Accounting for credit card fees

Jean Chidley's Profile

Accounting For Credit Card Fees

Is anyone aware of an accounting policy statement supporting treatment of credit card fees as an offset against revenue (e.g., cost of services sold) as opposed to an operating expense?  Our company treats credit card fees this way but I need to pull together a policy memorandum supporting that treatment.

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Good morning. My hospital records the credit card fees as an operating expense. This handling developed from relative amounts and the nature of our business - the credit card fees are a very small fraction of our expenses, and, as a hospital, our cost of sales relates more to medical suuplies.

I hope this helps.

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I suggest you read this EITF and make a case for either gross or net reporting.

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Thanks, great suggestion.

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I found this free recorded webinar titled "Leveraging Analytics & Managing Debit Card Merchant Fees" which covers many aspects of this topic:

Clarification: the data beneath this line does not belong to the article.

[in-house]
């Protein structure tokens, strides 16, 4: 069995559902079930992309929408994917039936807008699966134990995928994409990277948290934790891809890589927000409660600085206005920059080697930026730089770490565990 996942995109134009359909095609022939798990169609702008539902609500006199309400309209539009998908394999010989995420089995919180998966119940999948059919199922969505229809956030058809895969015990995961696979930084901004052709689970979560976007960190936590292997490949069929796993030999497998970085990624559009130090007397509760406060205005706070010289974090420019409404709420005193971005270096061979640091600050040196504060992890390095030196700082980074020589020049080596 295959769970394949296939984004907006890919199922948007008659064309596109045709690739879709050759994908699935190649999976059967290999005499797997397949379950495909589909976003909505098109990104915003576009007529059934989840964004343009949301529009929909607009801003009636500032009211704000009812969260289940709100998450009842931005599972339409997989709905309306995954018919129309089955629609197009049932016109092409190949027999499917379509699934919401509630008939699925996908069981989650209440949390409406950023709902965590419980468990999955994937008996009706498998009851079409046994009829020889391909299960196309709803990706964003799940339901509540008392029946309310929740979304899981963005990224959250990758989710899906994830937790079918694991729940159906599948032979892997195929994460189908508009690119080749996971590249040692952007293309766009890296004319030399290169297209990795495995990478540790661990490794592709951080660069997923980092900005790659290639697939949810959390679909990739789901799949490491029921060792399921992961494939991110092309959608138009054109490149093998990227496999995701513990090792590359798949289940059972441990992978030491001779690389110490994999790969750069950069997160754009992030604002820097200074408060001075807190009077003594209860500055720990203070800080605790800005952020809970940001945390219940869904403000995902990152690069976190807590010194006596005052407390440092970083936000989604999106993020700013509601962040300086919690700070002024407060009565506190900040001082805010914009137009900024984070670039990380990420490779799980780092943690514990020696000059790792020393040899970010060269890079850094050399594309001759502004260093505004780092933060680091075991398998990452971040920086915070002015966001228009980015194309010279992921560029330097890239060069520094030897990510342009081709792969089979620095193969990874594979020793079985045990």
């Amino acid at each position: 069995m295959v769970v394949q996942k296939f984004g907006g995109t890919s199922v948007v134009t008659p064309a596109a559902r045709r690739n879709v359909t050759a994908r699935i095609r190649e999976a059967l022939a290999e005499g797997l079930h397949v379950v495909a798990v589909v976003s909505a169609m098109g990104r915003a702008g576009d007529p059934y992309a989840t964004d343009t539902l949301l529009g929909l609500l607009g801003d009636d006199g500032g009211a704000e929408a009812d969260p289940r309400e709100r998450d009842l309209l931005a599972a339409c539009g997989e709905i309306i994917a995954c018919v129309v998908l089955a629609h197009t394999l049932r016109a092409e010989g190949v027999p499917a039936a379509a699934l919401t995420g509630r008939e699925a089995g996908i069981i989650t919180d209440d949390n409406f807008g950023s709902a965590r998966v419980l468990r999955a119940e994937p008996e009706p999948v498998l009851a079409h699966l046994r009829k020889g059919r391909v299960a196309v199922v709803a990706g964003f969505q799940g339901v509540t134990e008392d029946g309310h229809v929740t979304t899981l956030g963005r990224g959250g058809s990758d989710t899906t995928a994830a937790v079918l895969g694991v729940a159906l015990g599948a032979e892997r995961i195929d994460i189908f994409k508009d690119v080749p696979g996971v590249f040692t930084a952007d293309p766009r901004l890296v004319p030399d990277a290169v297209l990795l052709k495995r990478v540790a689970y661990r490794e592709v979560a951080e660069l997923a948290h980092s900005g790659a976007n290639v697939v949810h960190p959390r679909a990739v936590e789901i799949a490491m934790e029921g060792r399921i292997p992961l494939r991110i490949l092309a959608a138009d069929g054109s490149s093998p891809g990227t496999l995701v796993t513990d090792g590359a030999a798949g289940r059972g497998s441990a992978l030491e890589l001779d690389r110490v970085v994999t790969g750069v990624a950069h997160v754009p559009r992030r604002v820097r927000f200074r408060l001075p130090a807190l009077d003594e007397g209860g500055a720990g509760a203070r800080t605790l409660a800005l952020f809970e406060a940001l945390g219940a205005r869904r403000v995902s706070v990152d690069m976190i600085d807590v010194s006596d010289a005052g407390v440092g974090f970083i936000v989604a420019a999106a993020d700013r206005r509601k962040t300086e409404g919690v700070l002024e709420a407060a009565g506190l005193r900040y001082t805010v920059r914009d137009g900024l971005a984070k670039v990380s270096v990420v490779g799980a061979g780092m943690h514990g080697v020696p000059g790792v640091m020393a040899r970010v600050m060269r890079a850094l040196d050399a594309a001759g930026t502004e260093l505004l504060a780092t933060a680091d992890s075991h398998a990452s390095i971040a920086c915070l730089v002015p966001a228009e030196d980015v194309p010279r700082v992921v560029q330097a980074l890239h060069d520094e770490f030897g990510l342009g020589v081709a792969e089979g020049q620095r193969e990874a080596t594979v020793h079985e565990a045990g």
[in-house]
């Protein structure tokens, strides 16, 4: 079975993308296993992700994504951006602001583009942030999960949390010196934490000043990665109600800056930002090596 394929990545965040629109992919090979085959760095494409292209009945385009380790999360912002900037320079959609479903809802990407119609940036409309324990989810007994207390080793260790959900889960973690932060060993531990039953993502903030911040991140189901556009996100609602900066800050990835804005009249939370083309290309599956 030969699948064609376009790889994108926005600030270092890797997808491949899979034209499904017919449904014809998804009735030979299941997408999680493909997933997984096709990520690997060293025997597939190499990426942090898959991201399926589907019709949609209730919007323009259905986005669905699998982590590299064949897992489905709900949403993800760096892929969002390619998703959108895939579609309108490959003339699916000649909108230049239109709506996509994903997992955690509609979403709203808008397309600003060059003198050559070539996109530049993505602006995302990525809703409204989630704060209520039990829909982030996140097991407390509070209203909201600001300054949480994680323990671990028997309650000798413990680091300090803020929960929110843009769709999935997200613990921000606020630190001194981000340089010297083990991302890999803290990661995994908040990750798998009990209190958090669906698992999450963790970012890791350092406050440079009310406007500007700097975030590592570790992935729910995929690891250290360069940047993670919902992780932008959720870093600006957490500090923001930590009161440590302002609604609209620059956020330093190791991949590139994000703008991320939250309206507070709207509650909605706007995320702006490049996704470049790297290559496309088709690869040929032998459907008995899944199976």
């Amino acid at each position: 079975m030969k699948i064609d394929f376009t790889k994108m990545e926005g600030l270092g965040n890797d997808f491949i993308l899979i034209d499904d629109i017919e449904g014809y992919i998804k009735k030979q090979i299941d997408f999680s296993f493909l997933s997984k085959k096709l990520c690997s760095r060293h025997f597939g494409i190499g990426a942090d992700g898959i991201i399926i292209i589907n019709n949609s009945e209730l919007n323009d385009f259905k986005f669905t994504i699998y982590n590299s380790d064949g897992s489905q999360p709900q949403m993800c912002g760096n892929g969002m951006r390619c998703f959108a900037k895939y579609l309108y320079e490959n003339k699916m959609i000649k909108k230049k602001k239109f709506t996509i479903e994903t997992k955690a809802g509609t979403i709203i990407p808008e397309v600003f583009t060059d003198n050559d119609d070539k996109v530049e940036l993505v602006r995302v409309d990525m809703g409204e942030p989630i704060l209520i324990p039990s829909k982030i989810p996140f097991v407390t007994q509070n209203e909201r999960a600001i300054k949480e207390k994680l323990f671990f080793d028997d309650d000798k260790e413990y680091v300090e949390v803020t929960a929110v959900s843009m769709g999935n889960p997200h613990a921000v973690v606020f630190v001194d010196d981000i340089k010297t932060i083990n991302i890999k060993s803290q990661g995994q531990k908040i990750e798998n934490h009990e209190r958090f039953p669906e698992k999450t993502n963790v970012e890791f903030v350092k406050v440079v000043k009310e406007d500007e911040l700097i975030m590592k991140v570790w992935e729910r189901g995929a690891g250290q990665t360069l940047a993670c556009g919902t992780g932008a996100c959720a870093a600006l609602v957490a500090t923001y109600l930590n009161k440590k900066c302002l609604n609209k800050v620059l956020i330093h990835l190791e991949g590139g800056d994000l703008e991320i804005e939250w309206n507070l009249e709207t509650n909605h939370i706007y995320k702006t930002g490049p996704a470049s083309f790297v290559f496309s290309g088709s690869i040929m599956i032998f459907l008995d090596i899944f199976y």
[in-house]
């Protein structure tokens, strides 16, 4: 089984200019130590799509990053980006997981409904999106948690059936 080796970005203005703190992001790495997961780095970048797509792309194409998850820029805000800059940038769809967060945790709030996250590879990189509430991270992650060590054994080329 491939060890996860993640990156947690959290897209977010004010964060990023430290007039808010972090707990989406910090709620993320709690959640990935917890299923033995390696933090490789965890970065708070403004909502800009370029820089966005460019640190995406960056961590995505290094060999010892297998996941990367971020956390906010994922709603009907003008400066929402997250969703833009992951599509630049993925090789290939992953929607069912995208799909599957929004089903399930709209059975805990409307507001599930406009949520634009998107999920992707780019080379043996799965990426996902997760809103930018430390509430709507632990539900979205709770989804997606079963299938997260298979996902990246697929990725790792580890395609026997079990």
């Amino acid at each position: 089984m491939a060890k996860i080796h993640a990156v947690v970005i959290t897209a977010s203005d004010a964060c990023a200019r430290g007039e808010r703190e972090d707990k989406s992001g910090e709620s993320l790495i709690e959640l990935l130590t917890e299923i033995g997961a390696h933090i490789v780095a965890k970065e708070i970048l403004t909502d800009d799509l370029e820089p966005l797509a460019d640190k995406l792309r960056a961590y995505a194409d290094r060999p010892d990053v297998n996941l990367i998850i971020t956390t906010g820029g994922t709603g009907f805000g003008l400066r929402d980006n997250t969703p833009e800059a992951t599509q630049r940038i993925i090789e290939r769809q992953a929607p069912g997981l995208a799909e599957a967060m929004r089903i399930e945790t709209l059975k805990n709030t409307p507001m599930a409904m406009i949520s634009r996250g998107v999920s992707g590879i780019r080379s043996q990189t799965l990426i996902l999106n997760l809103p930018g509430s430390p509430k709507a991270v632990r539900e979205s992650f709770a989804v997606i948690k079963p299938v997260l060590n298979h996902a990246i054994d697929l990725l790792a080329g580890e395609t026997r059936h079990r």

http://www.proformative.com/resources/managing-debit-and-credit-card-merchant-fees-webinar-video

Proformative also has a

"Free Guide To Accounting Resources"

http://www.proformative.com/resources/accounting-resources-guide

It's a handy list of resources for further info on accounting questions of all kinds.

I hope it helps!

Best... Sarah

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I've never previously heard of a company classifying credit card fees directly against revenue. Here are a few thoughts pro/con.

Pro : Would want to see this on a seperate GL account or P&L Line item, treated as a sales discount/allowance. The argument here might be valid if you are following some cash method of accounting for revenues.

The Sales Discount/Allowance approach would seem to be the only potential argument. However, would expect SD&A's to be related to customer volumes, special deals, promotional pricing, sales price adjustments to resolve an issue with a customer to collect payment (in lieu of becoming a bad debt).

Cons : My experience in a variety of industries has been for this to be a G&A line item expense. It is variable in nature, driven by revenue and payment type mix. Have even gone as far to isolate on the GL account level each credit card type for the merchant processing fees, i.e. MV/Visa, AMEX, Discover, etc.

I consider credit card fees to be similarly related to collection fees/costs. In accepting credit cards, the business has decided to absorb these processing costs as a convenience to the customer, and as a way to turn sales into cash quickly vs. doing some direct AR billing, which can put at risk ever collecting the revenue from the sales, leading to another G&A line item costs for Collection Expenses and Bad Debts.